Much animation over the impending release of the new CD. Not sure of the official line here? Do we just say that, in line with the distribution agreement, no copies were on sale tonight, and that those of us with a spare tenner were not able to pick up a copy and play it when we got home? Ahem.
On arrival (change at New Street - although it was change at Sheffield on the way back), my first concern was to see that the café previously known as Zeb's now goes by the name of Munch Crunch. After a refreshing brew it was off for a general wander. The Royal Priors provides the modern shopping experience. HMV, Clintons, Orange, JJB, you can probably complete the list. And no thanks, mister, I don't want or need a Costco membership card. While out and about I took liquids on board at The Copper Pot. In there, I heard a song, possibly by Madness. There was a line which ended "...Marks And Spencers". I waited for the inevitable Lech Walesa, but was disappointed that they opted instead to rhyme it with "senseless". Poor effort, Suggs. Anybody know the tune in question? ("Sugar And Spice", actually written by Mike Barson, off the album "The Liberty Of Norton Folgate" - ta to Paul Rodgers).
The Assembly is a tried and trusted HMHB venue these days. Well, this is the third time I have seen them there. According to local information (Tony), it came top of a poll of musicians as the best venue in the land. As featured on Midlands Today. Thanks perhaps to Tammy Wynette's caravan which is situated backstage. Along with a Dalek, as Nigel pointed out during the set. They also have a fine assortment of talent lined up. Showaddywaddy are there in October, for example. Dave Bartram was looking in fine shape on their posters. The place might want to do something about £2 for a bottle of water, though.
Support tonight was from JD Meatyard, featuring the guy who used to front The Calvin Party. Glad to see Northern Song get another airing.
There was clashing of sport and music tonight. Both Tony and I had texting contacts on the outside, keeping us up to date with the relative goings-on involving Birmingham City and Featherstone Rovers. One win, one defeat. Could have been worse. As usual I missed a lot of Nigel's quips. This was unfortunate as he was quite chatty, particularly during 24 Hour Garage People, which developed on a number of levels. Well, that's what a proper reviewer would say.
Chesterton Woodmill got a mention early on. There were a couple of celebrity "spots" in the audience. But I didn't know either of them, and wasn't quick enough to write their names down. The guitar sound effect on Tending The Wrong Grave was likened to "torturing seagulls". We even had some visual comedy. Nigel was having great difficulty getting his mike stand to stay in place. "Right to tighten, left to loosen," he kept saying, without any joy. So Ken, the hardened professional, stepped in to sort it out for him. "Here we go, morphing into The Grumbleweeds," commented Nigel. There was much talk about the The Plaza Cinema (presumably in Birkenhead), which developed into a question-and-answer session. "Who played the vicar from Zulu?" came the question from the moshpit. After much head-scratching, Neil came up with the answer "Jack Hawkins". That was that sorted. The crisps at the garage were £2.33 (only £2.00 at Sainsburys up the road). The queue was made up of fifteen of Nigel's mates who were making up an art installation called The Worm Turns. One of them wanted a Toilet Duck, while another wanted I Can't Believe It's Not Open. And someone else wanted Oatibix, which sent Nigel off in another direction altogether. "Normally, I'm a cereal person, but Oatibix is the only one I don't like," he said. "Weetabix should be ashamed. They use up all the milk, and they're horrible." (I've never had them, Nigel, so thanks for the tip.) You could tell that the guy at the counter was getting annoyed when he put down his book - Barry Sheene's Life Story - and switched off his portable TV, where he had been watching The Stewarts: A Warning From History. There were other observations about TV, ahead of the list of sandwiches. "Time Team should be better than it actually is." And "Adam Henson on Countryfile is happier than he should be." Towards the end of the gig Nigel asked about Jim Baines from Crossroads, and how much he won on the lottery (or was it the pools?). Nigel also gave us a burst of Greensleeves. And the caravan guitar came out for the encore. A rousing chorus of The Len Ganley Stance from the moshpit was in vain. No sentiment in this band. Nice to hear Doreen again. And Trumpton Riots started off like one of those records that you put on at 33, before speeding it up to 45.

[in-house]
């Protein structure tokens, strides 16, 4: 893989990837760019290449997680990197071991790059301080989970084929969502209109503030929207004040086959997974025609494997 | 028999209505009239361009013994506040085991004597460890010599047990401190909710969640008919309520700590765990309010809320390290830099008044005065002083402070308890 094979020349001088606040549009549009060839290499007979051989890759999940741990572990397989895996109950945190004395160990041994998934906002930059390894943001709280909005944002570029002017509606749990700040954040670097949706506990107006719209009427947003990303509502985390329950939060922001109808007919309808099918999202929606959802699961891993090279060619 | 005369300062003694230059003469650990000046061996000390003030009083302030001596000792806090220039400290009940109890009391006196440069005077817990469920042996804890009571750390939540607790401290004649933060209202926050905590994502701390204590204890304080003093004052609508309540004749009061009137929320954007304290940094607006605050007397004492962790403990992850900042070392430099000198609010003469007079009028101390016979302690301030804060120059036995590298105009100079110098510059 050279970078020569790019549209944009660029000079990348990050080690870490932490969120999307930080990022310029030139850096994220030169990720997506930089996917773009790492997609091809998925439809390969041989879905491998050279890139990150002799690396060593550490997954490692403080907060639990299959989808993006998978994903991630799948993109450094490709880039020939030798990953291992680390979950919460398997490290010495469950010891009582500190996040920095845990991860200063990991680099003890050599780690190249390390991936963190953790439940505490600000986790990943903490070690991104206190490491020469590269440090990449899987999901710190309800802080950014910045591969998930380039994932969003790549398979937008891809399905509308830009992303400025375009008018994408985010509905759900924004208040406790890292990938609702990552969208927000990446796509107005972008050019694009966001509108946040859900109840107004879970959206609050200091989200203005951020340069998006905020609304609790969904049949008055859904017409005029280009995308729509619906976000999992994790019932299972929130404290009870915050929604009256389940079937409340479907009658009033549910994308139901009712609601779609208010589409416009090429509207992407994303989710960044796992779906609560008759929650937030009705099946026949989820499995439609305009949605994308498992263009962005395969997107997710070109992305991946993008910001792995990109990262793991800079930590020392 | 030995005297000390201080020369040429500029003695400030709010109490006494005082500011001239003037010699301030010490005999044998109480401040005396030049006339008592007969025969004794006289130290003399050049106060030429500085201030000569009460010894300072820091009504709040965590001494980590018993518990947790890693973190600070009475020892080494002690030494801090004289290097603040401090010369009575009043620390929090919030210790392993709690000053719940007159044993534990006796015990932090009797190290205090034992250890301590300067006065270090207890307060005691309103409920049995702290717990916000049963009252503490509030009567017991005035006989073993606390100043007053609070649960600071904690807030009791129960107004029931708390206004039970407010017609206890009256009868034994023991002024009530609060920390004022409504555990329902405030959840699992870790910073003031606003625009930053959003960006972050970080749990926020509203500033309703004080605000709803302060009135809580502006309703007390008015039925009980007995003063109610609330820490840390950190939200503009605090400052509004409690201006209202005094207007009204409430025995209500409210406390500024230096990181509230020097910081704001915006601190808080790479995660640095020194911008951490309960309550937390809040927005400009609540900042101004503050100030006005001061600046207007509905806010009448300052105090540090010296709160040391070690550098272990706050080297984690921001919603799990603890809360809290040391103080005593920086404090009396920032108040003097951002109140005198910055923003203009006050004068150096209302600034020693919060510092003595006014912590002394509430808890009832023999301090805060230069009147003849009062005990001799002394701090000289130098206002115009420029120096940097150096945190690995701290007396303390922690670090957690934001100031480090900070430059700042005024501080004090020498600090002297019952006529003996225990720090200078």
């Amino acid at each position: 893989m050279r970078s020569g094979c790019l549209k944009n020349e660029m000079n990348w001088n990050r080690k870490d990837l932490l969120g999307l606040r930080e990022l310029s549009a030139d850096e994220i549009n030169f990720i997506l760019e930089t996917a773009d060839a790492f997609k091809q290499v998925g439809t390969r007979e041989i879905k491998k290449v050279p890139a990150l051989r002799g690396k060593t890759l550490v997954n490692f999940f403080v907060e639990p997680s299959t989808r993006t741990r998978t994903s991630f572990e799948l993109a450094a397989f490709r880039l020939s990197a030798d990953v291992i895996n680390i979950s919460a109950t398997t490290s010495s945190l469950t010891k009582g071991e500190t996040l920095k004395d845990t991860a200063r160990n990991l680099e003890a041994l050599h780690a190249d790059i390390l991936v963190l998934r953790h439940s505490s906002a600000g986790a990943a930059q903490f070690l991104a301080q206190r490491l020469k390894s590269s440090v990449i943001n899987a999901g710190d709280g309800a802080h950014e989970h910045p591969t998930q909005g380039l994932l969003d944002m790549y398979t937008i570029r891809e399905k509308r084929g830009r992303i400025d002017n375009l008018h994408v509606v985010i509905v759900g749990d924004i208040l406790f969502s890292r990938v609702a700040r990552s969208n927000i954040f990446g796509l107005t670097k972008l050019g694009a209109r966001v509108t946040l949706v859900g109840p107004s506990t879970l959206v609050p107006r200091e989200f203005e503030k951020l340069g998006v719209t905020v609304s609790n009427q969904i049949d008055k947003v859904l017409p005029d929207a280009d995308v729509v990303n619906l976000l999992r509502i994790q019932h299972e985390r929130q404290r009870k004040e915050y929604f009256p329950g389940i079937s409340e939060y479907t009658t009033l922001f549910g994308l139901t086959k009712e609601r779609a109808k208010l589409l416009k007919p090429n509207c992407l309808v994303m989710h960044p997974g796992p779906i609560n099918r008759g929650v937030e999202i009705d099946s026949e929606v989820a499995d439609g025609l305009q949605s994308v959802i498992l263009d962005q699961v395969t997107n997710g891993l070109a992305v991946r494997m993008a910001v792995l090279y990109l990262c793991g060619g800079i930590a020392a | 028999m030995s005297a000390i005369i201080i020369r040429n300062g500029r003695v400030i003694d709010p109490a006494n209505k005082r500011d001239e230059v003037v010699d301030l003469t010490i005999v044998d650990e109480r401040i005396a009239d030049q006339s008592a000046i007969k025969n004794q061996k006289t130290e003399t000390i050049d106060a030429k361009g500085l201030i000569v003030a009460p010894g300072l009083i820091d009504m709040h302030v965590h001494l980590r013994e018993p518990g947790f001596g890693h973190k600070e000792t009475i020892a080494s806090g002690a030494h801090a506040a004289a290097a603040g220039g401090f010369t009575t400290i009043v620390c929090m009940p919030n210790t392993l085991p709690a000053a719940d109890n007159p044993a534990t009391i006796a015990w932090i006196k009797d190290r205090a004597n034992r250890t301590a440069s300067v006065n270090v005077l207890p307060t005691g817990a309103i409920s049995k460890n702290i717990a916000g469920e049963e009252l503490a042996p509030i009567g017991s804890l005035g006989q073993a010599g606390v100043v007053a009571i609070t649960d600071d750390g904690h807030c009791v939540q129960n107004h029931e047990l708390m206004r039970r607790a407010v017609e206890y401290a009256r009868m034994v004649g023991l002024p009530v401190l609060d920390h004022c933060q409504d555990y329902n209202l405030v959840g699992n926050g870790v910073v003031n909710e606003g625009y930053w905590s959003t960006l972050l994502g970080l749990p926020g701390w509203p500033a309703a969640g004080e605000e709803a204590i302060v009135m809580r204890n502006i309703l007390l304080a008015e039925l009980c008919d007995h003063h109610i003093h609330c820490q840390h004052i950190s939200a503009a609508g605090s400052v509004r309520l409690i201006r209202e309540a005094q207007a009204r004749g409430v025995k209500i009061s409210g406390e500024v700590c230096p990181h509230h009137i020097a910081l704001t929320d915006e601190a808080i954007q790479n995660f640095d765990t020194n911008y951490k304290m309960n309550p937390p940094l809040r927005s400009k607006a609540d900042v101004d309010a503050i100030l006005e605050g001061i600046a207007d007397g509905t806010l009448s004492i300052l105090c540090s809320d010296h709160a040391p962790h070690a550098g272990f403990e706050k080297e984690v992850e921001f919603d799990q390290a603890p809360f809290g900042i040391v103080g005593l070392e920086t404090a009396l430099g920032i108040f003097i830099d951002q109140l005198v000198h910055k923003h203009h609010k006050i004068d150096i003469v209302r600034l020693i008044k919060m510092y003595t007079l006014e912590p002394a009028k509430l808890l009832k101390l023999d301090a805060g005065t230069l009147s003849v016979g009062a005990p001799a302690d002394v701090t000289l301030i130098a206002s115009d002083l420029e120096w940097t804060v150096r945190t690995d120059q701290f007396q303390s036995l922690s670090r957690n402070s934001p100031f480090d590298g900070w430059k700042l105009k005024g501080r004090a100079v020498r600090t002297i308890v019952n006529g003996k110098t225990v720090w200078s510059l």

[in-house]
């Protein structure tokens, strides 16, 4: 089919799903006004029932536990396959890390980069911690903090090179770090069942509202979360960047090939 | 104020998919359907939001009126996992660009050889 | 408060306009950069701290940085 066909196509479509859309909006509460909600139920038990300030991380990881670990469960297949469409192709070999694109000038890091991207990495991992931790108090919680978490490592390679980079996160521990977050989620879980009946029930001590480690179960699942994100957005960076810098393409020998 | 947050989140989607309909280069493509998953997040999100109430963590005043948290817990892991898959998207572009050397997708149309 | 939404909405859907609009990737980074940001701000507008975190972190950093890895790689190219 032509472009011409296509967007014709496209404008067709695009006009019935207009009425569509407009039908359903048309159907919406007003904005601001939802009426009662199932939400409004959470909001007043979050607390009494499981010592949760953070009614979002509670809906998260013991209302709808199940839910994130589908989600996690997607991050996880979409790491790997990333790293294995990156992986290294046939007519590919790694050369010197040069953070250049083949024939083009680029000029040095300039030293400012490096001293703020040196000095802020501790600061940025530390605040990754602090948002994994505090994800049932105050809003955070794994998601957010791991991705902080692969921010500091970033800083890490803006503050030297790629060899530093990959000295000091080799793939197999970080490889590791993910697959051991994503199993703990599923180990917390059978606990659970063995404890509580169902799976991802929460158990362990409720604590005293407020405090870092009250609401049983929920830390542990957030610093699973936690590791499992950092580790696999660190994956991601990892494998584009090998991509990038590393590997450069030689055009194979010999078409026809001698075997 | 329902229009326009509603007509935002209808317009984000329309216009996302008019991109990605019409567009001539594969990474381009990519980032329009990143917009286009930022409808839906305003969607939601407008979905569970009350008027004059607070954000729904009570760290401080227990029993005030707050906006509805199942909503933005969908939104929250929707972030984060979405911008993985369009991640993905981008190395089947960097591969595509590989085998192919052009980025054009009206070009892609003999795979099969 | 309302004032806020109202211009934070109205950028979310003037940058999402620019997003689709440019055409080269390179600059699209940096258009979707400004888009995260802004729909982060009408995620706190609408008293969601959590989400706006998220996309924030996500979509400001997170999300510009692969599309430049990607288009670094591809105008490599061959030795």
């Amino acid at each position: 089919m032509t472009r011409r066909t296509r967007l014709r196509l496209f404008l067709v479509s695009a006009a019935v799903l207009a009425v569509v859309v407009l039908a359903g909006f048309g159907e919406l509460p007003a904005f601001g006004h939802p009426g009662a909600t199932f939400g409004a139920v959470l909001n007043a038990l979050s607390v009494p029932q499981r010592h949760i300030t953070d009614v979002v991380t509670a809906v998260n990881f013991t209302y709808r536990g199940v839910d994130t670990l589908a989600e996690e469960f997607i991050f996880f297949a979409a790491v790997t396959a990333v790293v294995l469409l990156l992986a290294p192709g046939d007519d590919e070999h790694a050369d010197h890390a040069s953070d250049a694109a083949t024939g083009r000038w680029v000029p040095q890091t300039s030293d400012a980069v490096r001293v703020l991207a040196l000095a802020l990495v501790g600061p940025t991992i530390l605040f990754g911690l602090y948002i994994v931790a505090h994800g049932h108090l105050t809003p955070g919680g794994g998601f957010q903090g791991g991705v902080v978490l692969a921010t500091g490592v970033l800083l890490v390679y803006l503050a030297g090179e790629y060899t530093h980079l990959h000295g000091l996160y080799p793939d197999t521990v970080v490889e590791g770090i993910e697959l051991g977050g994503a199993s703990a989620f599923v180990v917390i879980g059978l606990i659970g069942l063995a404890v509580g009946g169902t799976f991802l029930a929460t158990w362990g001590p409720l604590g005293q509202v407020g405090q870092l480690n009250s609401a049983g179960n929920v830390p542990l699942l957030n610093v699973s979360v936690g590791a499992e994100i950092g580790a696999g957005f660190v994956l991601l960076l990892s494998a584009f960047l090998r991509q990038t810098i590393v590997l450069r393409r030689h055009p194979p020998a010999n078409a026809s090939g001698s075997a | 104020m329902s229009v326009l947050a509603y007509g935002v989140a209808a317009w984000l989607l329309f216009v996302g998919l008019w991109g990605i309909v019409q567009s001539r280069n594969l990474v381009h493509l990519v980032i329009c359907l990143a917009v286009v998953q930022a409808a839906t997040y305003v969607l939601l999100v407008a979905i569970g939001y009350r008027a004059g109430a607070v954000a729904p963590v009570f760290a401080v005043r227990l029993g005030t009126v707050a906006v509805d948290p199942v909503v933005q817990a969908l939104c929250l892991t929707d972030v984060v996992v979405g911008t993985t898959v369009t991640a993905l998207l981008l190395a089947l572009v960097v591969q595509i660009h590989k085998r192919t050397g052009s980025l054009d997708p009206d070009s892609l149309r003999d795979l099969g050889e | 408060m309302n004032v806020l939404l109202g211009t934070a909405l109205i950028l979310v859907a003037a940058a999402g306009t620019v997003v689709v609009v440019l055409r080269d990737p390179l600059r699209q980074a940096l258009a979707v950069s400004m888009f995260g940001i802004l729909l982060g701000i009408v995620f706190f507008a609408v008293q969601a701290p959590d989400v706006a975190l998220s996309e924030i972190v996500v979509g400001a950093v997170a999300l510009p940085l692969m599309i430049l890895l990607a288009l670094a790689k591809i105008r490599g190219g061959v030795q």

Shit Arm Bad Tattoo
PRS Yearbook / Quick The Drawbridge
Running Order Squabble Fest
Dickie Davies Eyes
L'Enfer C'Est Les Autres
Outbreak Of Vitas Geralaitis
Bob Wilson Anchorman
Tending The Wrong Grave
Bad Losers On Yahoo Chess
When The Evening Sun Goes Down
National Shite Day
For What Is Chatteris
Tommy Walsh's Eco House
Look Dad No Tunes
24 Hour Garage People
Joy Division Oven Gloves
A Lilac Harry Quinn
(The Greensleeves sample was in here)
Left Lyrics In Practice Room
Dukla Prague Away Kit
The Light At The End Of The Tunnel
and in the encore...
Evening Of Swing
A Song From Under The Floorboards
We Built This Village
From there it was off to The Jug And Jester for a chat about people throwing themselves off railway platforms. But we made up a grumpy corner with Howie, Tony, Gomez, Daz, Nigel (no, not that Nigel, this is the Exford version) and a couple of others whose names I didn't catch. So it's onward to Manchester. Three months is plenty of time to learn the new CD. Bit of a Public Service Announcement here. I was talking with HMHB Management about this one. It seems that the band may have to be done and dusted by 10 o'clock, so pre-gig sherries will have to be earlier than usual.